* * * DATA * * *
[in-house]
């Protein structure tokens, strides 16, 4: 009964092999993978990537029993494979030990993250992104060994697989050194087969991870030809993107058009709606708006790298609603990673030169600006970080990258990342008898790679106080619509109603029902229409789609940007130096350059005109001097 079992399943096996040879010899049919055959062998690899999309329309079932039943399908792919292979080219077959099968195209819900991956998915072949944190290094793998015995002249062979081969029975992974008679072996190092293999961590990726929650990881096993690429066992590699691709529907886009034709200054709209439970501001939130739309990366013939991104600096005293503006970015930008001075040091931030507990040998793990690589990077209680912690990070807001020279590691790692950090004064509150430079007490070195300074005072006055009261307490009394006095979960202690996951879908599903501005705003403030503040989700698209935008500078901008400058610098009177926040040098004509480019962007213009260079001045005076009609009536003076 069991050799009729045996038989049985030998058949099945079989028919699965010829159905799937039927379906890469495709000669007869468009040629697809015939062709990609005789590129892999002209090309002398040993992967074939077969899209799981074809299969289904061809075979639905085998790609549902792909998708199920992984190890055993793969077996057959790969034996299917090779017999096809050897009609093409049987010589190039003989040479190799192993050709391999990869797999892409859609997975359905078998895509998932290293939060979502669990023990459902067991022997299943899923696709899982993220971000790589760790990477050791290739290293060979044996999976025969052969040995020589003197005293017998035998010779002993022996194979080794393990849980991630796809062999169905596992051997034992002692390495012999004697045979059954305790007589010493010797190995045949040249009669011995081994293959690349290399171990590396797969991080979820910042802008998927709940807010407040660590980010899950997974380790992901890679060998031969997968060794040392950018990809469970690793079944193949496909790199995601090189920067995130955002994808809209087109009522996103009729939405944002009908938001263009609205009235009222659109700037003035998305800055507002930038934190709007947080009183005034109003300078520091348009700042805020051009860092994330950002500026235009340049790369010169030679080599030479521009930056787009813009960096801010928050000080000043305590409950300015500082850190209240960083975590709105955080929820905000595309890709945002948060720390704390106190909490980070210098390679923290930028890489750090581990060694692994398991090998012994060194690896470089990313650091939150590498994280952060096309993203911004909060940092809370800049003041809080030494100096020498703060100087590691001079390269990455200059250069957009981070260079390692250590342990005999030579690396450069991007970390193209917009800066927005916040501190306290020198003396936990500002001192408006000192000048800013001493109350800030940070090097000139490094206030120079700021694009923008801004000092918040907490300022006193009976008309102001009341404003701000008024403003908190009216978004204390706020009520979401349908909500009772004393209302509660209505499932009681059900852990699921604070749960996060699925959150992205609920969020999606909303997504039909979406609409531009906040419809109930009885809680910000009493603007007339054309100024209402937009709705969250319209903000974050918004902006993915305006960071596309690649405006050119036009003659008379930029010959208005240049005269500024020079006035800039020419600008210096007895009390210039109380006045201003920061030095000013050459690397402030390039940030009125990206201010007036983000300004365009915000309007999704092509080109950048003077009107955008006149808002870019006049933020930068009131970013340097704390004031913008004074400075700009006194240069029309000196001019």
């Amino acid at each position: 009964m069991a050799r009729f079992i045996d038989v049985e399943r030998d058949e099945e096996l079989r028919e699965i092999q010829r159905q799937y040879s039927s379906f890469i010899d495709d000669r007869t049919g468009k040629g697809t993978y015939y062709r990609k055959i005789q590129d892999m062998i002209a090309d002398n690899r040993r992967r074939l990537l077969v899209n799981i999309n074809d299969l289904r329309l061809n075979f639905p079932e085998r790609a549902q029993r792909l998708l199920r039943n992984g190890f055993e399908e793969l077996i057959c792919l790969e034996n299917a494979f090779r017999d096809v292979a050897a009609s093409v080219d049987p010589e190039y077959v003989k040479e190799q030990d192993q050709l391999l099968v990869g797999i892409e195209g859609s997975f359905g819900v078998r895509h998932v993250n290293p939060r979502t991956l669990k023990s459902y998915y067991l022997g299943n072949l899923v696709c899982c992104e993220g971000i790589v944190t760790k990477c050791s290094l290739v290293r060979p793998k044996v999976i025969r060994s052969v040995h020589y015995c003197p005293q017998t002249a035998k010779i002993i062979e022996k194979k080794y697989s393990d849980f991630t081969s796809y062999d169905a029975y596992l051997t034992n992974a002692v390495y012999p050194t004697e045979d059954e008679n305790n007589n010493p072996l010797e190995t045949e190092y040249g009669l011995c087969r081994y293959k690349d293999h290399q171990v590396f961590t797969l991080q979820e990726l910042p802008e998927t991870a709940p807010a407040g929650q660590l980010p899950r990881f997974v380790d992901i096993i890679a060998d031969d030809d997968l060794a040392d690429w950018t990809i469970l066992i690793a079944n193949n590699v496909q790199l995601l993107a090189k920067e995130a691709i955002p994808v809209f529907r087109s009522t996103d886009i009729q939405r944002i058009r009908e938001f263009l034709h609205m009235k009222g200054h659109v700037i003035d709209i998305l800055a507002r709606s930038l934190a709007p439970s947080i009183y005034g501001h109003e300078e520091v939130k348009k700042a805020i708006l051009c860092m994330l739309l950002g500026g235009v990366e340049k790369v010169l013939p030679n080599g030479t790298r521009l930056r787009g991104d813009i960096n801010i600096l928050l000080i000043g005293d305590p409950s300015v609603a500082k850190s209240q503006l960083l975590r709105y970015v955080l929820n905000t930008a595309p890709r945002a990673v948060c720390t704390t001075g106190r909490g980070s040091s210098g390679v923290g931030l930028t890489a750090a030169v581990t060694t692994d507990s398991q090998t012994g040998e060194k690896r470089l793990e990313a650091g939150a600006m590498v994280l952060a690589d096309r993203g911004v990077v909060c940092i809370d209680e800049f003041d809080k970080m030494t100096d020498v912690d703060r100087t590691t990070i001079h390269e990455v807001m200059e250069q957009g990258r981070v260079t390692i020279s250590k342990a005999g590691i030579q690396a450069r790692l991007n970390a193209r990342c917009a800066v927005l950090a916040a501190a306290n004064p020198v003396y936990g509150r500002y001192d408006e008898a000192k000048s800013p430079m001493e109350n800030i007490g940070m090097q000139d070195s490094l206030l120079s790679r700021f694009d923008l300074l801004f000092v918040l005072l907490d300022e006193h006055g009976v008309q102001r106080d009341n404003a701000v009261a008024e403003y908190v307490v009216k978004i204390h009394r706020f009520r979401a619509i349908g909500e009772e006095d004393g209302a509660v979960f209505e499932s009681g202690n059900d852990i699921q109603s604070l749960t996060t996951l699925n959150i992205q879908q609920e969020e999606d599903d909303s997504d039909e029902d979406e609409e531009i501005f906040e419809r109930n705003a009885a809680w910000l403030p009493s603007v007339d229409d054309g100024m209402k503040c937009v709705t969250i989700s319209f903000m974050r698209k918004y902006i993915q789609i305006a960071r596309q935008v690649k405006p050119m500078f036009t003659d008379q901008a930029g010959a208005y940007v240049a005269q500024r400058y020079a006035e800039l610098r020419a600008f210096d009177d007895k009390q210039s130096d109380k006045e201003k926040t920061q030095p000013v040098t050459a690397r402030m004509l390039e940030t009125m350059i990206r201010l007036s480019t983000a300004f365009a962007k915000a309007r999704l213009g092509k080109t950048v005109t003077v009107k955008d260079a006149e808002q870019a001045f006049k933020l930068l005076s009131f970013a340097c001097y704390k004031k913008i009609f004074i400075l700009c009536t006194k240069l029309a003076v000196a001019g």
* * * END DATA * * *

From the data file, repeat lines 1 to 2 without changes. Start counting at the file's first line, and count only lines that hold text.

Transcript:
[in-house]
């Protein structure tokens, strides 16, 4: 009964092999993978990537029993494979030990993250992104060994697989050194087969991870030809993107058009709606708006790298609603990673030169600006970080990258990342008898790679106080619509109603029902229409789609940007130096350059005109001097 079992399943096996040879010899049919055959062998690899999309329309079932039943399908792919292979080219077959099968195209819900991956998915072949944190290094793998015995002249062979081969029975992974008679072996190092293999961590990726929650990881096993690429066992590699691709529907886009034709200054709209439970501001939130739309990366013939991104600096005293503006970015930008001075040091931030507990040998793990690589990077209680912690990070807001020279590691790692950090004064509150430079007490070195300074005072006055009261307490009394006095979960202690996951879908599903501005705003403030503040989700698209935008500078901008400058610098009177926040040098004509480019962007213009260079001045005076009609009536003076 069991050799009729045996038989049985030998058949099945079989028919699965010829159905799937039927379906890469495709000669007869468009040629697809015939062709990609005789590129892999002209090309002398040993992967074939077969899209799981074809299969289904061809075979639905085998790609549902792909998708199920992984190890055993793969077996057959790969034996299917090779017999096809050897009609093409049987010589190039003989040479190799192993050709391999990869797999892409859609997975359905078998895509998932290293939060979502669990023990459902067991022997299943899923696709899982993220971000790589760790990477050791290739290293060979044996999976025969052969040995020589003197005293017998035998010779002993022996194979080794393990849980991630796809062999169905596992051997034992002692390495012999004697045979059954305790007589010493010797190995045949040249009669011995081994293959690349290399171990590396797969991080979820910042802008998927709940807010407040660590980010899950997974380790992901890679060998031969997968060794040392950018990809469970690793079944193949496909790199995601090189920067995130955002994808809209087109009522996103009729939405944002009908938001263009609205009235009222659109700037003035998305800055507002930038934190709007947080009183005034109003300078520091348009700042805020051009860092994330950002500026235009340049790369010169030679080599030479521009930056787009813009960096801010928050000080000043305590409950300015500082850190209240960083975590709105955080929820905000595309890709945002948060720390704390106190909490980070210098390679923290930028890489750090581990060694692994398991090998012994060194690896470089990313650091939150590498994280952060096309993203911004909060940092809370800049003041809080030494100096020498703060100087590691001079390269990455200059250069957009981070260079390692250590342990005999030579690396450069991007970390193209917009800066927005916040501190306290020198003396936990500002001192408006000192000048800013001493109350800030940070090097000139490094206030120079700021694009923008801004000092918040907490300022006193009976008309102001009341404003701000008024403003908190009216978004204390706020009520979401349908909500009772004393209302509660209505499932009681059900852990699921604070749960996060699925959150992205609920969020999606909303997504039909979406609409531009906040419809109930009885809680910000009493603007007339054309100024209402937009709705969250319209903000974050918004902006993915305006960071596309690649405006050119036009003659008379930029010959208005240049005269500024020079006035800039020419600008210096007895009390210039109380006045201003920061030095000013050459690397402030390039940030009125990206201010007036983000300004365009915000309007999704092509080109950048003077009107955008006149808002870019006049933020930068009131970013340097704390004031913008004074400075700009006194240069029309000196001019």